In the past, trashrack cleaning systems have not been viewed as one of the most important pieces of equipment at hydropower plants. Using the experience of German hydro stations to state his case, Roland Muhr* explains why the situation is changing.
The improved efficiency of turbines will always be a priority for hydropower plant operators and, in comparison, automatic trashrack cleaning is often seen as a necessary evil. However, recognition must be given to the fact that an appropriately designed trashrack cleaning system guarantees maximum efficiency, as well as operational and staff cost-savings. Furthermore, performance and revenue losses can be avoided at low water flows where savings can amount to over 10%.
As in all fields of technical science, advances have been made in the development of trashrack cleaning systems over the last few decades. In the past, large rack areas were cleaned by hand. This led to increasing staff costs and resulted in a desire for automation and the situation today where mechanical cleaning is now used for even the smallest rack areas.
The first generation of automatic trashrack cleaners were of a chain or cable variety but, over a decade ago, a second generation of hydraulic trashrack cleaning systems was developed. Their advantages of improved operational safety, maintenance and flexibility eventually led to the displacement of conventional trashrack cleaners.
Hydraulic trashrack cleaning systems exhibit the following special features:
•At a standstill all elements are situated above the water thus increasing durability of the plant. Maintenance is a relatively quick and easy process. Assembling the plant is also much easier and, if necessary, can take place during full flow of water.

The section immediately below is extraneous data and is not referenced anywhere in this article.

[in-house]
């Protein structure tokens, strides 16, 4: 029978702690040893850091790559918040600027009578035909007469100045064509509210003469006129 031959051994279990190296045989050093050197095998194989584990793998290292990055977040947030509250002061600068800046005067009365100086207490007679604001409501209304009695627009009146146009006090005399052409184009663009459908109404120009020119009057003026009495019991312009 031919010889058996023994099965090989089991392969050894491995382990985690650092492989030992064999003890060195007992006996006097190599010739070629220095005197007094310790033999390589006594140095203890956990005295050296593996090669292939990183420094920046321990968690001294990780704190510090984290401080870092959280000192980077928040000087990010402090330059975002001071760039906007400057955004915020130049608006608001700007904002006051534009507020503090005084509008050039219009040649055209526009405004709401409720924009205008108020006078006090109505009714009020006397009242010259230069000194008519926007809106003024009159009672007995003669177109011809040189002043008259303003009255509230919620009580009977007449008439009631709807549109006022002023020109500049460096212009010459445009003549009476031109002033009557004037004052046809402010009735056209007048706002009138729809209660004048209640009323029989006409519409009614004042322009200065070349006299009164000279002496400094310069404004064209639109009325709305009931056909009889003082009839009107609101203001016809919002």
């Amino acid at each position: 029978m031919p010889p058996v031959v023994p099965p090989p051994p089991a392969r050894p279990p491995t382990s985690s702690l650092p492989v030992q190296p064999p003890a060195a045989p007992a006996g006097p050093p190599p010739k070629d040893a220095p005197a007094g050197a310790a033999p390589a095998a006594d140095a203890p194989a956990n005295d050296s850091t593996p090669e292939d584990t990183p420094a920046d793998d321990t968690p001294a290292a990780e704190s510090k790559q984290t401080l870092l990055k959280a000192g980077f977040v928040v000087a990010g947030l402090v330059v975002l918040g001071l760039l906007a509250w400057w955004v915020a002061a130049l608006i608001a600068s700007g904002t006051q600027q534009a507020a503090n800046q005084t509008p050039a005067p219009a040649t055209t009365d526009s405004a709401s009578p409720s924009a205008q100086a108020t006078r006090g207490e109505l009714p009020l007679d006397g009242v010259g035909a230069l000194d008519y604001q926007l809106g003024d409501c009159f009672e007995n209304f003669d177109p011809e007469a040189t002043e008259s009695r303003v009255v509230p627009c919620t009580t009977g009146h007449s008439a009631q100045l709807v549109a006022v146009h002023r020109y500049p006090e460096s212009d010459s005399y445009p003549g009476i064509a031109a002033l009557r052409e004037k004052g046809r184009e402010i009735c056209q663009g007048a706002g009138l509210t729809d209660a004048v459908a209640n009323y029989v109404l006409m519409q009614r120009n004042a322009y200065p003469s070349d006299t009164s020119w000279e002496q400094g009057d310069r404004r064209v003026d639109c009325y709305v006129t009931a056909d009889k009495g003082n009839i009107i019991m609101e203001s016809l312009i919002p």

•The rake has unrestricted movement and reaches well in front of the rack, following large objects like trees, which can then be grabbed and removed. During the whole trashrack cleaning process the rake is pressed onto the rack by the hydraulic cylinder, guaranteeing thorough cleaning of the rack. The pressure is individually adjustable.
•Relatively simple construction including usage of hydraulic techniques ensures an almost wear- and maintenance-free operation.
•Due to the hydraulic drive the trashrack cleaning system operates quietly and is therefore well accepted in noise-sensitive areas, such as residential districts.
German operating examples
At the Krämermühle hydropower plant in Gräfelfing a telescope trashrack cleaner, with a 3.60m wide rack and a 2.60m cleaning depth, is used.
The telescope version is mainly used for smaller rack areas up to 25m2. This version is equipped with a swivelling telescope arm which is fixed at a base. The base is seated in the middle of the sealing of the intake construction – if there is no sealing or the sealing is not strong enough the base can be substituted by a steel construction which transfers the forces to the side walls of the intake. The rake is fixed at the telescope arm.
When starting the cleaning process, the swivelling cylinder lifts the telescope arm from its rest position and the hydraulic cylinder, integrated in the telescope tube, rises. The most extensive grabbing in front of the trashrack is achieved when the telescope arm has completely risen (the grabbing depends on the dimension of the plant and differs between 1m and 3m). When the telescope arm has risen to its full height, the swivelling cylinder drives the rake against the trashrack. Afterwards, the telescope cylinder retracts and lifts the rake. During the whole cleaning process the pressure and power of the rake’s stroke are infinitely adjustable.